Albert Einstein, Marion Davis, Clark Gable, and Carole Lombard – Willows Historic Palm Springs Inn has hosted these luminaries and more since 1924.
Now has been meticulously restored to recreate the ambiance and elegance of their time.
Since 1996, Willows Historic Palms Springs Inn has been welcoming only a small number of guests September through May each year to its property that is full of history and luxury to make the perfect weekend vacation in the desert.
The house and grounds are open only to guests, ensuring the ultimate in privacy and repose.
On arrival it feels like a step back in history, but with comfort, class, and understated elegance. It is quiet and serene despite the close proximity to downtown Palm Springs, making for a nice combination for a getaway.
Included in the stay is a nightly reception featuring fine boutique wines from around the world. Guests can mingle in the main living room or poolside. A variety of hors d’oeuvres are served with the wine. Items include the likes of cheese platters, homemade empanadas, artichoke dip, filo triangles, spinach and mushroom quiches, and bruschetta.
Also included each morning is a silver service three-course gourmet breakfast in the Willows Historic Palm Springs Inn dining room overlooking the property’s waterfall.
The swimming pool and Jacuzzi are open all hours.
Once you check-in all amenities are included; there are no resort fees or charges for iced tea or lemonade served by the pool during the day.
There is complimentary WiFi throughout the property and all rooms have individual climate control and TVs, DVD, iPod docking stations, etc.
The property is owned by Santa Monica High School alumna Tracy Conrad and her husband Paul Marut who purchased the property in June 1994, opening Willows Historic Palm Springs Inn to guests in the fall of 1996 after renovations.
“The fact that Albert Einstein stayed in the house in the 1930s on multiple occasions is what prompted my husband and I to buy it,” Tracy said. “The movie stars are great, but Einstein? Now he is the ultimate!”
The Conrads, who are Emergency Physicians, said they fell in love with the property after taking a week-long vacation to Palm Springs before beginning their first full-time jobs.
Tracy said they had just finished dinner at a nearby restaurant when they came across the property.
“It was for sale,” she said. “The house looked a bit forlorn and forgotten. We walked across the street and read the real estate sign. It listed lots of movie stars who had been in the house, and it listed Albert Einstein. We were curious. We thought of Albert Einstein as being associated with Princeton. He had been in Palm Springs? It seemed a bit anachronistic, Einstein in the desert. The next morning we went to the Palm Springs Historical Society. They told us that The Willows was indeed a very famous house and that they had a whole file on it. We spent the day reading about the history and then thought we would go see the house for real, as we had four more days of vacation.”
She said they made an appointment with the realtor and saw the house.
“It was in sad shape and had been neglected and poorly remodeled in some cases,” she said. “But it had good bones and we thought it was worthy of trying to save. We are doctors, so the next thing we did was go buy a book. I still have it. It’s entitled ‘So you want to be an Innkeeper’ and we took the class offered by the Professional Association of Innkeepers in Santa Barbara and wrote a business plan and asked AAA for the criteria for being designated as Four Diamond and we hauled off and bought the house and set about turning into a small luxury hotel.”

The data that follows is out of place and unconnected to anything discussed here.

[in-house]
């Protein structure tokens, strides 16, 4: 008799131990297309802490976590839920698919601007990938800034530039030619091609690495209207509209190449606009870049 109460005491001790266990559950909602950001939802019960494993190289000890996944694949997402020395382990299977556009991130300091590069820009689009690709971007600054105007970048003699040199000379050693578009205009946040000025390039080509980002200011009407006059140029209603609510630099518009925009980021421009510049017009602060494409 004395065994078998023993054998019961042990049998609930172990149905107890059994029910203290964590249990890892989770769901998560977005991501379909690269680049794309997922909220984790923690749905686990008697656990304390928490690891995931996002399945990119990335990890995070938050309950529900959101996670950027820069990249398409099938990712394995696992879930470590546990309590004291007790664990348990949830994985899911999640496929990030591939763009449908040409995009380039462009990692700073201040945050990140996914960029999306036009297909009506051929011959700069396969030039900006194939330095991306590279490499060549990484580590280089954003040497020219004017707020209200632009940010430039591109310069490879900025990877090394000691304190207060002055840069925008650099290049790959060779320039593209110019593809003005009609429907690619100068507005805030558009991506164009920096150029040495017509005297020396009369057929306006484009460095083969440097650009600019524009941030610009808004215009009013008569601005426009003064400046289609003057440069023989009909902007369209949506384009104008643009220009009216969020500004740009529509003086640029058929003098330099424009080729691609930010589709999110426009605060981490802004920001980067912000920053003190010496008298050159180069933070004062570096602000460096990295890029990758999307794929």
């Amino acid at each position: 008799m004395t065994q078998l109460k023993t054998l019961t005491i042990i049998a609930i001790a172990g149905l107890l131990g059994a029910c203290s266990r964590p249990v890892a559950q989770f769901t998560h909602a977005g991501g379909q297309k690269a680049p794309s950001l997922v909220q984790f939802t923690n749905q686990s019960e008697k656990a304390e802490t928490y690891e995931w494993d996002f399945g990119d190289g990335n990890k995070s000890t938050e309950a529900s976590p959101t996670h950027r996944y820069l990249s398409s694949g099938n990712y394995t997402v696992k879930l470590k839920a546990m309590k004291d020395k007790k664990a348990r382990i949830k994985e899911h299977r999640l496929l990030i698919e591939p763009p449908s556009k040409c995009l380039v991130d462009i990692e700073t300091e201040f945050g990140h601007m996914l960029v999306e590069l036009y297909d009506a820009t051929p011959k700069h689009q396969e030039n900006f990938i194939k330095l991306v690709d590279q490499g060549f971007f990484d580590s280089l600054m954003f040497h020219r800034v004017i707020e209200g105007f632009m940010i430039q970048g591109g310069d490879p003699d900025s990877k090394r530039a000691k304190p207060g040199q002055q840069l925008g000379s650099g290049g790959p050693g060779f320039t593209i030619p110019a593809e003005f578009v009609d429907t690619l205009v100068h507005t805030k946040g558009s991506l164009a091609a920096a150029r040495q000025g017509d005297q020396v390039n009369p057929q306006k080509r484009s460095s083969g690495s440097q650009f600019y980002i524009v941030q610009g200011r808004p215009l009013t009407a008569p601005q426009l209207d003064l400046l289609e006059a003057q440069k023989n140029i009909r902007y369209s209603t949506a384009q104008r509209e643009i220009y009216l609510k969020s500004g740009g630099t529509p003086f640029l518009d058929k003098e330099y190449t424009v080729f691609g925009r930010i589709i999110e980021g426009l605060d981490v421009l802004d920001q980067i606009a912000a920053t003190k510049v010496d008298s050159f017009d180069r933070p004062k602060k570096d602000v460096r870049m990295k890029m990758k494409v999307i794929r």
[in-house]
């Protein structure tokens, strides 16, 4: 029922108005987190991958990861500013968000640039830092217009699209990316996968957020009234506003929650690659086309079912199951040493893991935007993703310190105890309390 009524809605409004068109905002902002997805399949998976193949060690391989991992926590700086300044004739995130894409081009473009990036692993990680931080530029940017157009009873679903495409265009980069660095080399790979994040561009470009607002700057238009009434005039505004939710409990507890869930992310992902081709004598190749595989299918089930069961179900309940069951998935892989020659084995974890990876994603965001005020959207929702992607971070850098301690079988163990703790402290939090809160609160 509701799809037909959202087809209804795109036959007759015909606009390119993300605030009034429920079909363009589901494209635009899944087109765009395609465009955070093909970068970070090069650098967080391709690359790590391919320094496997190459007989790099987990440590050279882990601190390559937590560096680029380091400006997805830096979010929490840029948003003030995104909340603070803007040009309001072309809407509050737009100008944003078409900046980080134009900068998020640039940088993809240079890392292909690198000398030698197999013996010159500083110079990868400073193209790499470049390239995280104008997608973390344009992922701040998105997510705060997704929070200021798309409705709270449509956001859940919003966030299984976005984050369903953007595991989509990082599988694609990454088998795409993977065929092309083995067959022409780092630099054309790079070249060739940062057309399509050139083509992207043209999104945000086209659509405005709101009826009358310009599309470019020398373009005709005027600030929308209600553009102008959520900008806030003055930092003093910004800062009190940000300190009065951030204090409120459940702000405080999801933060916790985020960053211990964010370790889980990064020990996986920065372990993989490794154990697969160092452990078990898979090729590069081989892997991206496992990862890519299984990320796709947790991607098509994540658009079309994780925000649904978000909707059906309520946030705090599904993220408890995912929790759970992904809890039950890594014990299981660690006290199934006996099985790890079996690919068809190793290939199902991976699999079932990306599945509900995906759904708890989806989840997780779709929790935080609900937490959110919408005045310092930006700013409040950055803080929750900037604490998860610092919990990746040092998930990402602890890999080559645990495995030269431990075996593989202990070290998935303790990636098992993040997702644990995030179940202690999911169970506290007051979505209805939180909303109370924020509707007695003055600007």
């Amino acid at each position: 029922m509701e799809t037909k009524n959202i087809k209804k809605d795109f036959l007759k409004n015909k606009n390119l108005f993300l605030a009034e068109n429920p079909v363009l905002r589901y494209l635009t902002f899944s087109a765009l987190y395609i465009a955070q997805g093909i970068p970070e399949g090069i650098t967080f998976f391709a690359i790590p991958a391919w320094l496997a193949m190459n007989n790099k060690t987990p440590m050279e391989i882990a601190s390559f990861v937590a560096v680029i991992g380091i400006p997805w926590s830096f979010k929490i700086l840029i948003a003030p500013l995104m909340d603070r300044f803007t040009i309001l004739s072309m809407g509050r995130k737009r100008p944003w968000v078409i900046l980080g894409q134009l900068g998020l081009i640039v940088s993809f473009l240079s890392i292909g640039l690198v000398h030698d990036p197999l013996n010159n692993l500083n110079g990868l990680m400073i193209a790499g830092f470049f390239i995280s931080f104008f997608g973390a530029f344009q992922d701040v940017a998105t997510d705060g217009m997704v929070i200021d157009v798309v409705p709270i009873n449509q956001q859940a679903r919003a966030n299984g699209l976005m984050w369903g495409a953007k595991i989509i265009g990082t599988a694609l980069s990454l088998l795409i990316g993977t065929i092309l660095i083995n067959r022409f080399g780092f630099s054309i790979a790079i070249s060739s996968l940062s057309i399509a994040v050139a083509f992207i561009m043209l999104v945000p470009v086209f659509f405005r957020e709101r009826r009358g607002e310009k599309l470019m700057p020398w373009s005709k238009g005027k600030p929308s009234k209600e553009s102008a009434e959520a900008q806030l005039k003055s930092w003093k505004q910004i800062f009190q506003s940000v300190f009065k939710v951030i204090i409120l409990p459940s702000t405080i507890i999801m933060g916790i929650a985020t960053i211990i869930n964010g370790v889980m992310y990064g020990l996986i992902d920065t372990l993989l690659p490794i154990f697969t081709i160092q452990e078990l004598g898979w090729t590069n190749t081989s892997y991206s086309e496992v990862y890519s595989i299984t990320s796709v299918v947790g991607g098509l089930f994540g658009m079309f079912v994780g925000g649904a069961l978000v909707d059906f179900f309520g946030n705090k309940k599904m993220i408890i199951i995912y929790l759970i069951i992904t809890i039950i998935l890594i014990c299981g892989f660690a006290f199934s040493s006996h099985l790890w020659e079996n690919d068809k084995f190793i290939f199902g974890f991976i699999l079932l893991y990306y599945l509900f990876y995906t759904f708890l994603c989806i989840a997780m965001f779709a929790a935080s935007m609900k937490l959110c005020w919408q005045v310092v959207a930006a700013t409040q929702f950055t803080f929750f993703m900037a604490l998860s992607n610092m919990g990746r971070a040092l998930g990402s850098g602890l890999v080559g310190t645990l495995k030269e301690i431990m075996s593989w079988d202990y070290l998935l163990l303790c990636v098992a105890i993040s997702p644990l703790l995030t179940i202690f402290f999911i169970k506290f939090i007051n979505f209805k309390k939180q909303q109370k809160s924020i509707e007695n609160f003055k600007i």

She said they had to get permission from the City of Palm Springs, but said the process wasn’t very difficult.
“They liked the idea of the adaptive reuse of such an historic building,” she said. “It seemed logical to us, as others would like to share in the history, just like we were entranced with it when we first learned of it. It was two years to do the renovation and we opened on Oct. 1, 1996 as a hotel.”
She said the house was beautifully designed and built of the highest quality materials.
“William Dodd of the Los Angeles firm of Dodd and Richards designed the house,” she said. “He is famous for having designed the Hearst Examiner Building in Los Angeles among many things. It was built for William Mead, a major banker and land developer who was also on the Metropolitan Water Board. His housing trust still exists. He stands up extremely well through the decades as a generous man who wanted to make homeownership available for the average guy. He was fabulously wealthy and could afford the finest appointments for The Willows. He liked gardens and water features and for that reason The Willows has both.”
Tracy said the house was built by William Mead, who was an avid horticulturalist and gardener.
She said his wife Nella was one of the founders of the Los Angeles Botanical Garden.
“The house is very well constructed,” she said. “It has fine mahogany doors and beams, fabulous wrought iron, the walls are solid cement and in places three feet thick. It is from a different time, a more gracious time, and one of serious craftsmanship.”
Rates start at $375 per night.
The Willows Historic Palm Springs Inn is located at 412 West Tahquitz Canyon Way, Palm Springs.
For more information on Willows Historic Palm Springs Inn, call 800.966.9597 or visit thewillowspalmsprings.com.